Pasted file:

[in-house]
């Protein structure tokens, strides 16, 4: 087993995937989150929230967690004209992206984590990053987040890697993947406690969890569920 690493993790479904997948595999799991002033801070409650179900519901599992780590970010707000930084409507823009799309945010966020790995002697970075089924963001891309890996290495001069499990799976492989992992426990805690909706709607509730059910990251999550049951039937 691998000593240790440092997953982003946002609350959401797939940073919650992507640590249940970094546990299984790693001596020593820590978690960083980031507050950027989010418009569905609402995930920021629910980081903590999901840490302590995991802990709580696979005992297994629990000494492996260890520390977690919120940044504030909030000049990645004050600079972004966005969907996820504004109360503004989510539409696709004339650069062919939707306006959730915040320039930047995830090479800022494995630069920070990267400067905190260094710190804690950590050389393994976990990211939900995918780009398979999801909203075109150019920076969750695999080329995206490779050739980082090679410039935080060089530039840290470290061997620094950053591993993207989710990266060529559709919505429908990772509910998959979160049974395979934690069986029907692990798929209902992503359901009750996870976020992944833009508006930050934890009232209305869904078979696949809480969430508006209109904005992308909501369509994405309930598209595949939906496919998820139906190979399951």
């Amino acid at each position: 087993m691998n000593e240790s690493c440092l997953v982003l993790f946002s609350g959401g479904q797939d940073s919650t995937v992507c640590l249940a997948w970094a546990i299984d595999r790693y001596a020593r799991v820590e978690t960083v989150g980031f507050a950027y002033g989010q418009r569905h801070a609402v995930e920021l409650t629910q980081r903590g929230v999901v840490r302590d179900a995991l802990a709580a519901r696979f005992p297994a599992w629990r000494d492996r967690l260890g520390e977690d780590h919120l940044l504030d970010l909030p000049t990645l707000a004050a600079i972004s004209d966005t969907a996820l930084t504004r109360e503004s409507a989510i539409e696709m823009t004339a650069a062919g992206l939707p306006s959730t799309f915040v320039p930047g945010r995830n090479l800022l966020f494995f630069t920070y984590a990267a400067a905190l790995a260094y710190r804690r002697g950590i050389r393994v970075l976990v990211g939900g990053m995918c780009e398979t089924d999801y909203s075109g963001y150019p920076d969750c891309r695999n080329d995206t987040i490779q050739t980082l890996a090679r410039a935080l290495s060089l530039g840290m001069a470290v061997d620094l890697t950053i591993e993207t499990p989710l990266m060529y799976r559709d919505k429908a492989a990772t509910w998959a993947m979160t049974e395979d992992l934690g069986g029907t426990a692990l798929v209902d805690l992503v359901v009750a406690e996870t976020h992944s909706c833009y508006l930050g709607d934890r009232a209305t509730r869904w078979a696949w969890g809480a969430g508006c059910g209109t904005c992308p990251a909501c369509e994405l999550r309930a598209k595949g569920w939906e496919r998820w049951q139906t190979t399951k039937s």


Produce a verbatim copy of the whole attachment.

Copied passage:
[in-house]
């Protein structure tokens, strides 16, 4: 087993995937989150929230967690004209992206984590990053987040890697993947406690969890569920 690493993790479904997948595999799991002033801070409650179900519901599992780590970010707000930084409507823009799309945010966020790995002697970075089924963001891309890996290495001069499990799976492989992992426990805690909706709607509730059910990251999550049951039937 691998000593240790440092997953982003946002609350959401797939940073919650992507640590249940970094546990299984790693001596020593820590978690960083980031507050950027989010418009569905609402995930920021629910980081903590999901840490302590995991802990709580696979005992297994629990000494492996260890520390977690919120940044504030909030000049990645004050600079972004966005969907996820504004109360503004989510539409696709004339650069062919939707306006959730915040320039930047995830090479800022494995630069920070990267400067905190260094710190804690950590050389393994976990990211939900995918780009398979999801909203075109150019920076969750695999080329995206490779050739980082090679410039935080060089530039840290470290061997620094950053591993993207989710990266060529559709919505429908990772509910998959979160049974395979934690069986029907692990798929209902992503359901009750996870976020992944833009508006930050934890009232209305869904078979696949809480969430508006209109904005992308909501369509994405309930598209595949939906496919998820139906190979399951």
């Amino acid at each position: 087993m691998n000593e240790s690493c440092l997953v982003l993790f946002s609350g959401g479904q797939d940073s919650t995937v992507c640590l249940a997948w970094a546990i299984d595999r790693y001596a020593r799991v820590e978690t960083v989150g980031f507050a950027y002033g989010q418009r569905h801070a609402v995930e920021l409650t629910q980081r903590g929230v999901v840490r302590d179900a995991l802990a709580a519901r696979f005992p297994a599992w629990r000494d492996r967690l260890g520390e977690d780590h919120l940044l504030d970010l909030p000049t990645l707000a004050a600079i972004s004209d966005t969907a996820l930084t504004r109360e503004s409507a989510i539409e696709m823009t004339a650069a062919g992206l939707p306006s959730t799309f915040v320039p930047g945010r995830n090479l800022l966020f494995f630069t920070y984590a990267a400067a905190l790995a260094y710190r804690r002697g950590i050389r393994v970075l976990v990211g939900g990053m995918c780009e398979t089924d999801y909203s075109g963001y150019p920076d969750c891309r695999n080329d995206t987040i490779q050739t980082l890996a090679r410039a935080l290495s060089l530039g840290m001069a470290v061997d620094l890697t950053i591993e993207t499990p989710l990266m060529y799976r559709d919505k429908a492989a990772t509910w998959a993947m979160t049974e395979d992992l934690g069986g029907t426990a692990l798929v209902d805690l992503v359901v009750a406690e996870t976020h992944s909706c833009y508006l930050g709607d934890r009232a209305t509730r869904w078979a696949w969890g809480a969430g508006c059910g209109t904005c992308p990251a909501c369509e994405l999550r309930a598209k595949g569920w939906e496919r998820w049951q139906t190979t399951k039937s």